I tired of dragging my girlfriend around in search of hidden messages from extraterrestrials, which were only proving to be not-very-hidden messages from a viral marketing team bent on exploiting my cell phone ownership to send me advertisements. Despite understanding the ploy, I nevertheless enjoy a good scavenger hunt, but my enjoyment of it only lasted for so many minutes before it was conquered by my depression and sadness at once again finding little mystery in the world. We walked over the grassy hills of Governor’s Island, and we found our way to other art installations, but all the real wonder seemed one reality away–as though there was another draft of the day written on some other Earth where all these offerings were less hollow in tone.
That’s when we came to the machine. It was a twelve-foot-tall octagon, made of black metal, held together at the sides with sheets of lobstered brass. The entrance was guarded by twin brunettes wearing all black. The line was short but curious. There was a frail older woman talking to the four people waiting. She held a basket of fruit on one arm, and she was extolling the virtues of a proper diet at informing the consciousness.
Might as well take a look at this thing, I thought. My girlfriend agreed, and we joined the line. When asked if we wanted any fruit, I took a green apple, and she selected a kiwi.
“Only one person at a time may enter the machine,” the old woman told us as we accepted our fruit. “Do not eat the fruit until you are inside. Once you are inside, you may begin eating. Eat at whatever pace you like, but once you finish your fruit, please exit the machine and allow the person behind you to enter.”
I wondered if I would try to drag the time out or get it over with quickly. How was it possible to know myself so poorly?
It came down to skepticism: what was this machine? What was the point of it? The first person who came out passed the rinds of an orange to one of the brunette guards, who dropped it into a paper bag by her feet. I heard her say, “Yes, we compost them.” Then the person nodded, gave a short smile, clearly approving of this whole composting thing, and left, without giving any clue as to the nature of the experience of eating a piece of fruit inside the black, octagonal tower.
The tower that the old woman had called a machine.
After several minutes of grimly tossing my apple into the air and catching, it was my turn. The door opened, a short balding man came out and courteously dropped a mango rind into the compost bag, and the brunettes waved me into the machine. I smiled, which I think was probably a very skeptical thing to do, and I went inside, expecting absolutely nothing save the modest pleasure of eating a free piece of fruit.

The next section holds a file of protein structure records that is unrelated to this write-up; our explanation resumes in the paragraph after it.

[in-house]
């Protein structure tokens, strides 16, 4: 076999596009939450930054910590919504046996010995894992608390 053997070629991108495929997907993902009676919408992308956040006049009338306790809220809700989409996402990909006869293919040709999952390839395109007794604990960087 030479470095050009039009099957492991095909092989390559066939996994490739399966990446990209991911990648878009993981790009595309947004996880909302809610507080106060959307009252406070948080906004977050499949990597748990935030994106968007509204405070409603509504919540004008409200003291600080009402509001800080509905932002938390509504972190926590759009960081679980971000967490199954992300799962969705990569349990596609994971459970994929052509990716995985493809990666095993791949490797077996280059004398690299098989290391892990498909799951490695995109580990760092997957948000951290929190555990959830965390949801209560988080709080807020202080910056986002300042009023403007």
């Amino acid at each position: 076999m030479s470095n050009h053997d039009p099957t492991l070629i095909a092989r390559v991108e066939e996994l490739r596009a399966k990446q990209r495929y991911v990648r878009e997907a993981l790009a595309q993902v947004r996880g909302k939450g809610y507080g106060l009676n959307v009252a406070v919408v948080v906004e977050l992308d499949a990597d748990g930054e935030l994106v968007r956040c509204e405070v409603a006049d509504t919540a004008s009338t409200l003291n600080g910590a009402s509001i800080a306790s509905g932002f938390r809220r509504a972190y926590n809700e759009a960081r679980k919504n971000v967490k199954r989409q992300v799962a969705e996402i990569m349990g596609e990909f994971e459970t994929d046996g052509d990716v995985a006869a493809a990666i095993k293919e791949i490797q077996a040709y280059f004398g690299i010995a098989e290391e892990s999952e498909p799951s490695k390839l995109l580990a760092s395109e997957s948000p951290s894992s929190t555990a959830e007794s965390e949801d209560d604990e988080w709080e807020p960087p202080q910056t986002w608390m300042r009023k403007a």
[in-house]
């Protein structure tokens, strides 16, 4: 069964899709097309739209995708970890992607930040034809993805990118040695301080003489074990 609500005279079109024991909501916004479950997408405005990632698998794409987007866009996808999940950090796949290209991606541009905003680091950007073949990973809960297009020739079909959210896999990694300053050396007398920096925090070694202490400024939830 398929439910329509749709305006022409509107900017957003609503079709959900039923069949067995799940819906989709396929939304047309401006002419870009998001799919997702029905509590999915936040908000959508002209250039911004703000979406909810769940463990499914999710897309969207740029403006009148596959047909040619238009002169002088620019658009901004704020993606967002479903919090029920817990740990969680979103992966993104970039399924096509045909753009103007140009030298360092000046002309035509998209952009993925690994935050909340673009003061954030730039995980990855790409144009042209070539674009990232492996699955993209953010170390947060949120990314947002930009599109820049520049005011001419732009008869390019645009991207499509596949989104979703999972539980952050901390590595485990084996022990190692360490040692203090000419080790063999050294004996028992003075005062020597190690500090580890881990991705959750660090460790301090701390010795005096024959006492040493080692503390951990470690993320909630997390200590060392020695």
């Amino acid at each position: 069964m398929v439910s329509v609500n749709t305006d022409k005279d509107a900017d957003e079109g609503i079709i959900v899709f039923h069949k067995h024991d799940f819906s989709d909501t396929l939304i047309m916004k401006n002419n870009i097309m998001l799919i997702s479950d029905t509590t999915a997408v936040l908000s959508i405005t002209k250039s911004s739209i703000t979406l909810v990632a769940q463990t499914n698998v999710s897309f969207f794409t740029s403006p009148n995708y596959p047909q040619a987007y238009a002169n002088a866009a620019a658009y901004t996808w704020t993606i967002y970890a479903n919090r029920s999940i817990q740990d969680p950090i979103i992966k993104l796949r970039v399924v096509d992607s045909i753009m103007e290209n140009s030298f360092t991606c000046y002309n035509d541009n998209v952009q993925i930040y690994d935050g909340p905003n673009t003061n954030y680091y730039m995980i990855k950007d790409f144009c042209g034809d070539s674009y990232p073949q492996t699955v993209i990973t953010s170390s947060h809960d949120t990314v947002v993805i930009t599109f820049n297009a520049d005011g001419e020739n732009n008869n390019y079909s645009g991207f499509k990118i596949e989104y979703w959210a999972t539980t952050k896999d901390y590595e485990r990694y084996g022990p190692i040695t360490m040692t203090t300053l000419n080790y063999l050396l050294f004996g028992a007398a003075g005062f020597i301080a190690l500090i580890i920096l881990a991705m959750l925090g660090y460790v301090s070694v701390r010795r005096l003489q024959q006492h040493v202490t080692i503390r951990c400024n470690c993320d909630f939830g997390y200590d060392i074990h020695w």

When the door closed behind me, it was completely black. I could see nothing. Eyes open, eyes closed–it didn’t matter.
“Hello?” I said.
There was no response.
I considered the apple.
Well, okay, then, I thought, and I took a bite.
I’m sure whoever had constructed this thing expected sensory deprivation to make the taste of that apple even more sublime, but the apple was mealy and not very good, and it was this slight rot that was, in the end, amplified by the machine. I was in oblivion, and I was eating something that was half-rotten. Had they tricked me? Had they meant to give me a terrible piece of fruit? One could only wonder at the intent of the machine.
After a few bites, I stood in the dark with the wretched apple at my side, wondering if I could go out without having eaten all that I’d been given. I reasoned it was only bad luck, after all; no one else had seemed to have a problem finishing. I was sure it was not intentional. It was just me, picking a lousy piece of fruit.
Or maybe this was all some tricky plot to get me to imagine that the Garden of Eden was really a giant black octagonal tower, and that eating a shitty piece of fruit was the only means of escape for Eve. Now, there was a thought to blow your mind: what if Eve had meant to get the hell out of that place? But she didn”t want to go alone, either, so she had to get Adam to commit the crime, too. Eat this worthless, mealy apple and we can get out of here. We can go get back on the ferry, get back to Manhattan, and watch that show you like on HBO.
At any rate, the point of the thing was obscure, the apple was horrible, and I didn’t finish it. When I’d had enough of the game, I stepped outside, threw the apple into the composting bag, and made the same blank face that everyone else had made when facing the people still waiting in line.